Entering the belly of another involves more than finding out what was for dinner. First, you must choose to dissolve your own boundaries and shrink yourself. Or instead you might ask the other body to expand so outwardly that you are able to slip inside without sacrifice. There is no politeness in choosing the latter, an explicit request to inflate another body to almost bursting, so that you might remain the same. I want us both to be bigger, so I beg the other to indulge their stomach so that I might enter easily. Fleshy walls become a gallery of things that have been pushed outwards, delicious allegories of lovers’ bodies before the beginning of time. Skin is as archaic as stone, moulded gently over the longest time like a cliff edge shaped by lapping waves. Flesh rejects the chiselled sharpness demanded by sculptors and unsympathetic gods. Big Friendly Giants are etched into bisque fired clay to tell a story about the choice between morality and taste; he decides to swallow green disgust rather than immature flesh. Snozzcumbers make my stomach stir, with nostalgia rather than hunger, because that feeling that precedes a name always begins in the belly. The slates reveal their stories slowly, as pencil moves softly across unglazed ceramic and like fingernails dragged across a stranger’s back, their marks are tentative and searching. I listen closely, anticipating the rumbling of stomach acid but instead the atmosphere is velvet, a pool of music. I say this because it is flooding, with the sound of synthetic rain drops that usually induce sleep. Real thunder looms outside the porthole window, making an audible threat to interrupt this fabricated ecosystem. The soundtrack is a successful imitation and I am pulled down and underneath a booming voice that tells me I am cared for in the deep. But like the rain his love is fictional, a replica of something once huge that is shrinking. Gently hammered-out hills attempt to mask softness with steel illusion, my head sinks into pillowed aluminium like an inflatable sofa made solid, reflecting redness off its surface. Metal becomes a bulbous home to slippery angels, or another ceramic deception; tiny hands pull out from inorganic limbs formed by coding. These bodies are imagined in a sting of chemicals, a machine birth that still comes out wet. They dry without crying and take flight immediately, entering the throat before descending the oesophagus, hurtling towards the stomach where they loiter in fluttering embarrassment of the speed at which they arrived. But Milliput is hard to digest and I feel the rumbling sugestion that these angelic bodies won’t settle. Like the inside of a closed mouth, to speak would breach security, and so I try my best to inhale their silent delicacy without asking how they got here. A rumble becomes a gurgle, and again there is something that is pushing; only so many creatures can be stuffed inside another without bursting and my accommodating belly-host has done his best to squeeze me in. I give in to sleepy digestion, becoming the artificial light of his red insides, so that I might stay a little longer.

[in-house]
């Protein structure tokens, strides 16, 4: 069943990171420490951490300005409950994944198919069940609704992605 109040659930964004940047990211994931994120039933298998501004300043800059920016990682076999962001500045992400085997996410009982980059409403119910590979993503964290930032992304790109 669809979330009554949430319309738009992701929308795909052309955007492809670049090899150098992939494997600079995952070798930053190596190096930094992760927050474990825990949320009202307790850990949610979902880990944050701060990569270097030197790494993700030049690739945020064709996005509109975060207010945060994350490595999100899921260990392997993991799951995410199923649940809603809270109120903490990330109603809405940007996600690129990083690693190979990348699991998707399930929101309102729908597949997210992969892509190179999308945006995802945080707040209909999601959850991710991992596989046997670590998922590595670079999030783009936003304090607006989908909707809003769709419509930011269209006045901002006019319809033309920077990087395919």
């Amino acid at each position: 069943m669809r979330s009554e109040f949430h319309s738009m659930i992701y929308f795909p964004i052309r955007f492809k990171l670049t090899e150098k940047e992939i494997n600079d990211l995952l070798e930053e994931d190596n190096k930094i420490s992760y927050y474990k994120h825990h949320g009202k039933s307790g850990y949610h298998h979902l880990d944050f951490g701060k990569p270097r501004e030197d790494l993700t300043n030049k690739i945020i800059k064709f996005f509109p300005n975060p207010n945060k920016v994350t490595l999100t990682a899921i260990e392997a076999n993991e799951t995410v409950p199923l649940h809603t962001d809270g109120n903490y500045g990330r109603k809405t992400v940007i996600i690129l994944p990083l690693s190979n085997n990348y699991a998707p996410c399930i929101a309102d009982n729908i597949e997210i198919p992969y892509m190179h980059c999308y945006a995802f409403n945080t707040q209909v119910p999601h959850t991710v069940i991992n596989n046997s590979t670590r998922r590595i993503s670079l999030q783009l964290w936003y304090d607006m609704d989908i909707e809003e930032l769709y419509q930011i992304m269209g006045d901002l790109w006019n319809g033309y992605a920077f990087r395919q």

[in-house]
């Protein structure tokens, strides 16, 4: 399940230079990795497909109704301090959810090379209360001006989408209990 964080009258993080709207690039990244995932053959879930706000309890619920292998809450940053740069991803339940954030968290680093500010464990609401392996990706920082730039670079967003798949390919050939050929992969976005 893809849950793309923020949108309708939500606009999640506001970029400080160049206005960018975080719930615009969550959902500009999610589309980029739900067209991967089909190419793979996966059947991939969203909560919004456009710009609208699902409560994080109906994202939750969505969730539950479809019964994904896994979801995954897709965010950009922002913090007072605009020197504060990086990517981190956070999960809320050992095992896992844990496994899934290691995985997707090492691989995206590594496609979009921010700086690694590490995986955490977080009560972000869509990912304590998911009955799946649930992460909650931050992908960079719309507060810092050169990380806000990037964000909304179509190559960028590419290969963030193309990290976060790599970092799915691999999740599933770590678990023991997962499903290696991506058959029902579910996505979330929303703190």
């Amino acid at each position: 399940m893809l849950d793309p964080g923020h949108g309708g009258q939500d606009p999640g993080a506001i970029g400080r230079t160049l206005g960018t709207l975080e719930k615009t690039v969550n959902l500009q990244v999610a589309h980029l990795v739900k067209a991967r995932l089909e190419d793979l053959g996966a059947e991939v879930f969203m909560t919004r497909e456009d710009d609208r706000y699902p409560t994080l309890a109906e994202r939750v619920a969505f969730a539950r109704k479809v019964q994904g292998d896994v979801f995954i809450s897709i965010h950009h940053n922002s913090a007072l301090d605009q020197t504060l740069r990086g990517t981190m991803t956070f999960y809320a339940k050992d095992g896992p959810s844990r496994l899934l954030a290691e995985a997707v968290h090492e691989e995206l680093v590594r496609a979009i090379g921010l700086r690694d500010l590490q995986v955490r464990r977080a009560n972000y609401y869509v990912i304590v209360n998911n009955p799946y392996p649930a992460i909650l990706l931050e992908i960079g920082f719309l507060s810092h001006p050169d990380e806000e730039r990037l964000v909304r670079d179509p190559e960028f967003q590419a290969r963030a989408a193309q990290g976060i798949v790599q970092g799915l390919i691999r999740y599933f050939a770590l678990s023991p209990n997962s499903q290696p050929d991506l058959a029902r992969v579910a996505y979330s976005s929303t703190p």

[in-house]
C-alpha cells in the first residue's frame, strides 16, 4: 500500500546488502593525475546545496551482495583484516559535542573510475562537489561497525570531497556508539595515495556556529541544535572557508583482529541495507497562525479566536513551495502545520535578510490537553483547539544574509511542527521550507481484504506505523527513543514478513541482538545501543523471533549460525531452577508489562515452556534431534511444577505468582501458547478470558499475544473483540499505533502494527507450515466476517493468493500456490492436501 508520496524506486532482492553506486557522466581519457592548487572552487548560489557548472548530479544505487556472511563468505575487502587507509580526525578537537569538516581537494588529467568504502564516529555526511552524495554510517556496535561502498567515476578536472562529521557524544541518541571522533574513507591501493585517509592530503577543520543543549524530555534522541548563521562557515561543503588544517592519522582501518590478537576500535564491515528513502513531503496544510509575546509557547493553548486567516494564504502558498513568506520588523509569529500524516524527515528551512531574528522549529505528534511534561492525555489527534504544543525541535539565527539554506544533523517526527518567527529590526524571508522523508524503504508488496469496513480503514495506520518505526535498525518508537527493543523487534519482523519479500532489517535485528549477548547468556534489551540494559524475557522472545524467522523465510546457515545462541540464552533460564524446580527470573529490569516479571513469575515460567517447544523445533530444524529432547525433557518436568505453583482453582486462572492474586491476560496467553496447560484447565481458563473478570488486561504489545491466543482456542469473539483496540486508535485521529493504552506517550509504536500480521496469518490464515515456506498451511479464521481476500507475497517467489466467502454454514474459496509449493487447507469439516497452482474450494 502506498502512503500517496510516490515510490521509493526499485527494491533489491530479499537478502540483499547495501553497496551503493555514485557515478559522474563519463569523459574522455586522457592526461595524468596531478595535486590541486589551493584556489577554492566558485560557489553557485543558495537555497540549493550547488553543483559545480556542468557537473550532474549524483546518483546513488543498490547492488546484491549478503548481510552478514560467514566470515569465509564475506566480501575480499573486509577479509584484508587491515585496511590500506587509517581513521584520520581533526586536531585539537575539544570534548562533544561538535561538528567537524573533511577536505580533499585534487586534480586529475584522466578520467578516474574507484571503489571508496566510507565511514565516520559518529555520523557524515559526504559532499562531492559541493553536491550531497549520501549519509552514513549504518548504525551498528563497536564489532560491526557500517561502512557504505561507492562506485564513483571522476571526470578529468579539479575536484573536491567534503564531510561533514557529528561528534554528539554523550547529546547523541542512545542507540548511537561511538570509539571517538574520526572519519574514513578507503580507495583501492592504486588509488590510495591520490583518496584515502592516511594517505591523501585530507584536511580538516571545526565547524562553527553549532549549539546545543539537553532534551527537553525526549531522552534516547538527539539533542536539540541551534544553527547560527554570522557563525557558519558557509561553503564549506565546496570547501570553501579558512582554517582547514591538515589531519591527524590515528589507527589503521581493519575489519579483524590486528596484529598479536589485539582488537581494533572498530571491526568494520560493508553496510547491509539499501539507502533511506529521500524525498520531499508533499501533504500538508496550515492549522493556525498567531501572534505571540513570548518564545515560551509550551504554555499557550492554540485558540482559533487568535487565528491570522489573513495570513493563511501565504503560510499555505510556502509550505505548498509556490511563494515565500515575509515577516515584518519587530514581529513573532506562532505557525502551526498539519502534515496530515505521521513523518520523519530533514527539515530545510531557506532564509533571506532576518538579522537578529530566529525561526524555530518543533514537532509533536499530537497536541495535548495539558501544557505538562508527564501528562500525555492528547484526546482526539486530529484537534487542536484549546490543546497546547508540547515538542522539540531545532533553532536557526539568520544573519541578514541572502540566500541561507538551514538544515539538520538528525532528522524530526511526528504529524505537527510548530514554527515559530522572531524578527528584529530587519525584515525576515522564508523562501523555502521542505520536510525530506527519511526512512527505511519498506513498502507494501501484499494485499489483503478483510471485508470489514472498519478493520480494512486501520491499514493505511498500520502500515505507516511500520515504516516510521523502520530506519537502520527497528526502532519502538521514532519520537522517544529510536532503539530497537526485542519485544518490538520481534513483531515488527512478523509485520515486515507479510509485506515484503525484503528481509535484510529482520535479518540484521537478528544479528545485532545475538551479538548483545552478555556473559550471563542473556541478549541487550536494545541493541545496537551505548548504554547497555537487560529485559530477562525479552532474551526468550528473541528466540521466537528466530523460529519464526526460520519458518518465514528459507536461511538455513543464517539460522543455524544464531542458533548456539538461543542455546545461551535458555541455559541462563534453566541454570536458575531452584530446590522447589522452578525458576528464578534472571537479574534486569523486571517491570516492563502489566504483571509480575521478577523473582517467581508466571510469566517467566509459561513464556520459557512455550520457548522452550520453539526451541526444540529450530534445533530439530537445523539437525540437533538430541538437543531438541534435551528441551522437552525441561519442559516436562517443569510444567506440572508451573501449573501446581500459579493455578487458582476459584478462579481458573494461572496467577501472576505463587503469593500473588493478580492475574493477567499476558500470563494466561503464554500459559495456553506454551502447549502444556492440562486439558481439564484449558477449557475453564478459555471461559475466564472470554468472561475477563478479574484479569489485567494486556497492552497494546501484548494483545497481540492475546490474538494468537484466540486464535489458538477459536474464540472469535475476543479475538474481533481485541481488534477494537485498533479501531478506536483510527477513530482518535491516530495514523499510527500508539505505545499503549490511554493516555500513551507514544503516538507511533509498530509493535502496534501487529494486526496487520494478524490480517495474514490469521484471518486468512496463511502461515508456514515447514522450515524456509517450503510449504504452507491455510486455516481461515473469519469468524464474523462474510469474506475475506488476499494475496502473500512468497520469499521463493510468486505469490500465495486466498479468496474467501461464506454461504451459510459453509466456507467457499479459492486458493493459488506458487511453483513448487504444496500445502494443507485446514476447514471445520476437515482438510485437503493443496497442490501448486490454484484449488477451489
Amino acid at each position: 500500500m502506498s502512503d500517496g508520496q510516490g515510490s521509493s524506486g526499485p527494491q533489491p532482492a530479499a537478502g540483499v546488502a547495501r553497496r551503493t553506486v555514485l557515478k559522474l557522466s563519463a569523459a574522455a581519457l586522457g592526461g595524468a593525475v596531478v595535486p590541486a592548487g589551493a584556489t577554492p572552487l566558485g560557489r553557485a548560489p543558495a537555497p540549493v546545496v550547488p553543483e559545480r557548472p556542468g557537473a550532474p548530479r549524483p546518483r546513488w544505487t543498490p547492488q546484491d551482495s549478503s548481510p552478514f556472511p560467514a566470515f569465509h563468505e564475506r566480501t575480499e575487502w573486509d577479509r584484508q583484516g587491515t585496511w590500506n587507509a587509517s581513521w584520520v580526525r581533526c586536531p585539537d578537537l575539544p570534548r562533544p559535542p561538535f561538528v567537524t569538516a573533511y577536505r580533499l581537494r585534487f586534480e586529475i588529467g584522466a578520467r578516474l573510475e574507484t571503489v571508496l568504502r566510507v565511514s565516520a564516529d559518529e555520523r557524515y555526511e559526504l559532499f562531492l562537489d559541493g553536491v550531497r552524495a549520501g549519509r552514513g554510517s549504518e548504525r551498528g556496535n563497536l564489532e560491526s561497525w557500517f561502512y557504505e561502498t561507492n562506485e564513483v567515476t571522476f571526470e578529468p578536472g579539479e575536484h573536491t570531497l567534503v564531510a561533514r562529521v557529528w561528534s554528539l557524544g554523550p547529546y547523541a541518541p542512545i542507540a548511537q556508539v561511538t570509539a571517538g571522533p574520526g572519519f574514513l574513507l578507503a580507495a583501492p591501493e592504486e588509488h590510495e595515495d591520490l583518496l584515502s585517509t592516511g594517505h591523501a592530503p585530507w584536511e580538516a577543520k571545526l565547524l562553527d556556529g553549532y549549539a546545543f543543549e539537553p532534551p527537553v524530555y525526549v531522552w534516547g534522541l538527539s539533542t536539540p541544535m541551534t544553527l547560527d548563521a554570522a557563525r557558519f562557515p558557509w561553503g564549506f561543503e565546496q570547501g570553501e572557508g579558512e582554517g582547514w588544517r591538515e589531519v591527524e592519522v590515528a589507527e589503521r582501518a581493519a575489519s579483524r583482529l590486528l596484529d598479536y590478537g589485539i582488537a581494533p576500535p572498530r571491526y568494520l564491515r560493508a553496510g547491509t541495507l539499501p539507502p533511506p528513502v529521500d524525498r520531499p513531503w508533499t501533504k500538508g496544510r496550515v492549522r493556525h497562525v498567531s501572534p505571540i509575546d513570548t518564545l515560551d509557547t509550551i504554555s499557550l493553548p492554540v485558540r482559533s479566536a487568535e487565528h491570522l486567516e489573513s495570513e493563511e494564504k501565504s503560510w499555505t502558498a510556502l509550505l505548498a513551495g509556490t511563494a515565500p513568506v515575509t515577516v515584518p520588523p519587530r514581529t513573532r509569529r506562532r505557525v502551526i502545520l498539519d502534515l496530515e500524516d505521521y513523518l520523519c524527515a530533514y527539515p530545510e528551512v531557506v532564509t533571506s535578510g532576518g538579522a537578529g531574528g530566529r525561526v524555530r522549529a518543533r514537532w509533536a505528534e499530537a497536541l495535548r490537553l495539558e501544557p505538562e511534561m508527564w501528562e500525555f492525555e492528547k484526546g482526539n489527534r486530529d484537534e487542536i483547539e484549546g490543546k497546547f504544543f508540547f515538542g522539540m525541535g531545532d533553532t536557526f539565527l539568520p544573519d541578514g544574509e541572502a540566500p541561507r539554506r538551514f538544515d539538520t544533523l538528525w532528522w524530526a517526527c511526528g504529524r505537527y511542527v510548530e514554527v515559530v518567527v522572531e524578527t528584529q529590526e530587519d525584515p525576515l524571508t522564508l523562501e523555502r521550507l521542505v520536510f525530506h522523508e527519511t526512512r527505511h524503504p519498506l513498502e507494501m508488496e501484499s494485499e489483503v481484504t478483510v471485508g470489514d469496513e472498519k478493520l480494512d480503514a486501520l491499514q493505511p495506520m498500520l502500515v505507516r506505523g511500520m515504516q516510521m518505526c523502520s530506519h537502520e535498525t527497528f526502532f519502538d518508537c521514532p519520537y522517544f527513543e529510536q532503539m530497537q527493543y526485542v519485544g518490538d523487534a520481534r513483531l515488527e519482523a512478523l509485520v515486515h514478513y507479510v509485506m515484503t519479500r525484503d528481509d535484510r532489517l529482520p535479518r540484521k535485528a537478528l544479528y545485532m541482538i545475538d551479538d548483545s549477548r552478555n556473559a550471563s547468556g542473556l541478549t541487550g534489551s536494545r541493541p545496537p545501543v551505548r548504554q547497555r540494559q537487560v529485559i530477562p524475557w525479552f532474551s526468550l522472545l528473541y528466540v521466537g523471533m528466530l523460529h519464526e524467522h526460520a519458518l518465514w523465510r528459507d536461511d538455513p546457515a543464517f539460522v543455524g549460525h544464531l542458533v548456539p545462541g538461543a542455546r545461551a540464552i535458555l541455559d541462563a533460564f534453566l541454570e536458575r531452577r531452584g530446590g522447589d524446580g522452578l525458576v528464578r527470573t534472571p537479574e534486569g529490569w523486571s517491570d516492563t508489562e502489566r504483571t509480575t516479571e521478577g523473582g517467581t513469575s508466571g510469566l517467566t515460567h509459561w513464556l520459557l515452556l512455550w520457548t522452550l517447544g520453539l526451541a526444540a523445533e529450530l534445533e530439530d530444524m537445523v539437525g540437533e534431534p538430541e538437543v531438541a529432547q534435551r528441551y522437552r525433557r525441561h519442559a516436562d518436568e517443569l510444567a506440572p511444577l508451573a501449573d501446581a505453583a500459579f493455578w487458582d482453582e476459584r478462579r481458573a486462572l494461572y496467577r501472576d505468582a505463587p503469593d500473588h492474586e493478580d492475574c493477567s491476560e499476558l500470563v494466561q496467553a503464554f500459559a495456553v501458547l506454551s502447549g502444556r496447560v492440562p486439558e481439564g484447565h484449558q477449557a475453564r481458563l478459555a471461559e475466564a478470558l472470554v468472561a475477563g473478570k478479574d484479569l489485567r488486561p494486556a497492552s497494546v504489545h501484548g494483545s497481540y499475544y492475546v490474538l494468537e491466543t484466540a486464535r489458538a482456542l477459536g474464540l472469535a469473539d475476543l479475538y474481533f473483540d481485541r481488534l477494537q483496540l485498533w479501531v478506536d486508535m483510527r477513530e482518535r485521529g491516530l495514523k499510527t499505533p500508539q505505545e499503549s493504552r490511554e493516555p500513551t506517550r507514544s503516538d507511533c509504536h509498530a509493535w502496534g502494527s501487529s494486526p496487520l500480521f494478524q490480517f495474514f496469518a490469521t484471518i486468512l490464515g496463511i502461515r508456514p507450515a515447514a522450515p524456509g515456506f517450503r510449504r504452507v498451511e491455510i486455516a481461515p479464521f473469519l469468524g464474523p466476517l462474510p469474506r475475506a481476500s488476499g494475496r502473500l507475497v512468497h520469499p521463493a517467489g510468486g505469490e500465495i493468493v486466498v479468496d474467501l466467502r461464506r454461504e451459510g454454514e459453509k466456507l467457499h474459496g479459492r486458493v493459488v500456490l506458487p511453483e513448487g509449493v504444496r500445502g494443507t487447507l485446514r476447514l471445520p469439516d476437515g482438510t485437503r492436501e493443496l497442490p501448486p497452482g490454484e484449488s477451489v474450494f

Megan Rudden is an artist and writer from Edinburgh, currently based in Glasgow. With a background in sculpture, Megan is currently interested in how written words can evoke physical sensation and materiality.
Jame St Findlay and Jonny Walker, Kiosk Gallery, Govanhill, October 2021